Economic Resilience Index for Evaluating Poverty in Israel

The Poverty Index should aid decision makers in long-term socioeconomic planning. Consequently, it must provide information that is relevant to the government's strategic goals.

Executive Summary*

  1. This document has been written for the committee appointed by the Prime Minister and Finance Minister to reevaluate the poverty index in Israel.

  2. The Poverty Index should aid decision makers in long-term socioeconomic planning. Consequently, it must provide information that is relevant to the government's strategic goals.

  3. The current Government of Israel has declared long-term socioeconomic growth and poverty reduction as national goals. In this context, the Reut Institute sees the 'Top 15 Vision' as the vision that should guide the State of Israel.

  4. The Top 15 Vision is based on achieving a significant socioeconomic advancement that would put Israel among the fifteen leading countries in terms of quality of life within fifteen years. The vision requires significant and continuous growth of the Israeli economy in parallel with an improvement in the quality of life of all citizens. Cultivating human capital is the key factor in achieving this goal.

  5. A clear correlation exists between poverty and human capital. A meaningful measure of poverty must account for the current use of and the potential to improve human capital. To permit effective policy design, the poverty index must identify the appropriate target population for government intervention.

  6. In addition to the existing Poverty Line based on disposable income, The Reut Institute proposes the 'Economic Resilience Index', which would measure the ability of Israel's citizens to live in comfort, to improve their wellbeing, and to cope with unexpected changes. This index will be an important tool for the development of human capital.

  7. The 'Economic Resilience' index integrates six pillars: disposable income, asset depth, consumption, employment security, health, and spare/free time.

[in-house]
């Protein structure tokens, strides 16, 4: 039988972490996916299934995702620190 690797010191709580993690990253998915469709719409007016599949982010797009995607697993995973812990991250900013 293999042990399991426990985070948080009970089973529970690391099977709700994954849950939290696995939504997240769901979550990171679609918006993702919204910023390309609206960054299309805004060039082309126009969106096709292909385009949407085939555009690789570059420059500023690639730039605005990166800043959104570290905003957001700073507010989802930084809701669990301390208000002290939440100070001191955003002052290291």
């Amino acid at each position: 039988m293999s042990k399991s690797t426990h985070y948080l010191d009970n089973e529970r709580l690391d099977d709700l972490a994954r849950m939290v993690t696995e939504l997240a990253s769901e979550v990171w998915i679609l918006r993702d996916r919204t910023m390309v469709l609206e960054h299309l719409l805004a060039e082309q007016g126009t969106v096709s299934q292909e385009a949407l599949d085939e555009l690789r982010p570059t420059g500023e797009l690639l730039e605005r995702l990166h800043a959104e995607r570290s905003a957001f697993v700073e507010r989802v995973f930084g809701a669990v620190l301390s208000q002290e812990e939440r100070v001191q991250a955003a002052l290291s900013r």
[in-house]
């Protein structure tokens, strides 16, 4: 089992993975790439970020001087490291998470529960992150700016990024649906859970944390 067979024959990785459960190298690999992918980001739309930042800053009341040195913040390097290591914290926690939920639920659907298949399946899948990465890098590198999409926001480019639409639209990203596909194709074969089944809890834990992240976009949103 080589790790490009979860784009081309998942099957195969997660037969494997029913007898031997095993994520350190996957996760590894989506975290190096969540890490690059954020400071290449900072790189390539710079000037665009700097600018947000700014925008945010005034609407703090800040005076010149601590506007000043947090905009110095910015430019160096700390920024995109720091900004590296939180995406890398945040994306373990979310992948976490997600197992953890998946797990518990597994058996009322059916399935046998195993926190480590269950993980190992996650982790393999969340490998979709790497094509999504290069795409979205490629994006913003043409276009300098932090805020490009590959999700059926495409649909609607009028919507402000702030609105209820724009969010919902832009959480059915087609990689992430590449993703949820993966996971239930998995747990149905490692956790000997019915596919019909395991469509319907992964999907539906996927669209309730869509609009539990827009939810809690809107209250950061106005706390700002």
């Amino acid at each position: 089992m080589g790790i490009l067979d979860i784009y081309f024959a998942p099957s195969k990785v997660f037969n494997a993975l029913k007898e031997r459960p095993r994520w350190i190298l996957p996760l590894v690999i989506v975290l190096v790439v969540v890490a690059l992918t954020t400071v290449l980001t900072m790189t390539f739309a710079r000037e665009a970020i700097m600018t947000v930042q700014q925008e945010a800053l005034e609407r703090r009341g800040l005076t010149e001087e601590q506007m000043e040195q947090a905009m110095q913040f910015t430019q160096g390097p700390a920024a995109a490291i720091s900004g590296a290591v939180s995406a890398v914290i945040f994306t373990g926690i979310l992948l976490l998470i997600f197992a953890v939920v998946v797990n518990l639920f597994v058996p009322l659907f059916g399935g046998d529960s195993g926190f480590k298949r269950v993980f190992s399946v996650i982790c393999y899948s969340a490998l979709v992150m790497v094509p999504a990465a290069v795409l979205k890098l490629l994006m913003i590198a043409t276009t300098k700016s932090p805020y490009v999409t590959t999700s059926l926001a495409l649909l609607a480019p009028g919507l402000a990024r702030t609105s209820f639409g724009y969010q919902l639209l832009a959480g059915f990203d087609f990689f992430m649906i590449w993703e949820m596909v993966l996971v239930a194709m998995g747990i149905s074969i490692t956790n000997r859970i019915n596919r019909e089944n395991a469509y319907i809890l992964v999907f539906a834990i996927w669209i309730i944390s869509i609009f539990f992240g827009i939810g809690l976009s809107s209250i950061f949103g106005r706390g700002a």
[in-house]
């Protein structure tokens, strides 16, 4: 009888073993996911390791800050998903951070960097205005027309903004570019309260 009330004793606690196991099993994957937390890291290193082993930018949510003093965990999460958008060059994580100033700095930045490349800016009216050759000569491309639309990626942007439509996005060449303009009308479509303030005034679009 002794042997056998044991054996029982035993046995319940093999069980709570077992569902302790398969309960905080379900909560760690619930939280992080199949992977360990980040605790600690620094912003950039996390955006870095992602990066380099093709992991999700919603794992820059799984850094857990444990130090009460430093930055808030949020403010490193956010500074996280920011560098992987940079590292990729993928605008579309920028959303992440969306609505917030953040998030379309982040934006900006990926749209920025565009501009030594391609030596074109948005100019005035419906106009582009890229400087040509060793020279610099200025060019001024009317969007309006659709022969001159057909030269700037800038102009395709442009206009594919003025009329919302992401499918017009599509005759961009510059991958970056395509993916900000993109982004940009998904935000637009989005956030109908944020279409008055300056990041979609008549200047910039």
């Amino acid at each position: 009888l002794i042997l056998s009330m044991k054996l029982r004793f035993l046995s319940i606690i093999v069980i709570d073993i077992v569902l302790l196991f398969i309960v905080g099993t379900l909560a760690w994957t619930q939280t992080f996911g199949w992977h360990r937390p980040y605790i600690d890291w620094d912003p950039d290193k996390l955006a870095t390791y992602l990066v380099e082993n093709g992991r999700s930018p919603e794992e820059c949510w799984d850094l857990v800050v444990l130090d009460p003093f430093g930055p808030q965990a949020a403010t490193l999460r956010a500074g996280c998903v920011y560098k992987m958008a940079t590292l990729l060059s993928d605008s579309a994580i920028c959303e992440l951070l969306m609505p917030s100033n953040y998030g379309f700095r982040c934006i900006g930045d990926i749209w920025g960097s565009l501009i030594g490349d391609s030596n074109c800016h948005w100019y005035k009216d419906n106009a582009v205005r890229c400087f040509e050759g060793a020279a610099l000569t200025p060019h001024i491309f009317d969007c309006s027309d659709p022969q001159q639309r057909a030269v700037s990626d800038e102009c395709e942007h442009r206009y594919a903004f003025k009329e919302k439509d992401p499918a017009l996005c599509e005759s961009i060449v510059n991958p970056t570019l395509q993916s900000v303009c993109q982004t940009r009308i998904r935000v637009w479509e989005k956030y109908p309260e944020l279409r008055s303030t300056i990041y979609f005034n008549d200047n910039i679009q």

8. An understanding of the segmentation of the poor population is needed to create policy that effectively cultivates Economic Resilience and human capital.


The Government of Israel has declared "[reducing] poverty while encouraging growth ... and creating leverages for balanced, long-term growth" as national goals.1

The 'Top 15 Vision' is comprised of issues and actions involved in achieving a significant socioeconomic advancement that would place Israel among the fifteen leading countries in terms of quality of life. The Reut Institute's activities in the socioeconomic sphere are guided by this vision.

Indices are tools available to decision makers as they plan and design policy. The Top 15 Vision requires characterization of suitable indices that will allow decision makers to analyze the population, the economy, and the effectiveness of national policy.2

The goal of this document is to define the guidelines of a poverty index that will assist decision makers in designing policy that will bring about a significant and continuous improvement in the quality of life of Israel's citizens.

What is a Relevant Poverty Index for Decision Makers?

Indices in general, and the poverty index specifically, affect the design and implementation of policy by:

  1. Identifying arenas of action - Indices can identify population groups, geographical areas, institutions, or sectors of the economy that need to be addressed through policy.3

  2. Evaluating previous policy - The success and progress of existing government programs can be evaluated through relevant indices.4

  3. Highlighting long-term trends - Evaluating the evolution of index values over time can reveal trends and point to their underlying causes.5

  4. Making international comparisons - Indices reveal a country's relative performance in the world, its region, or in comparison to a relevant selection of competitor countries.6

  5. Affecting the national discourse - Indices and their media exposure guide the public's reaction to economic changes and, indirectly, generate incentives for politicians.7

Any index that measures the extent and depth of poverty must meet accepted standards and serve decision makers in the long-term. The index should be:

  1. Statistically valid - reliably and consistently measures the concept it investigates;

  2. Matched to the socioeconomic environment - considers the unique characteristics of the target population and the trends and environment in which it lives;

  3. Practicable - based on measurable components and available data;

  4. Clear and accessible to the public;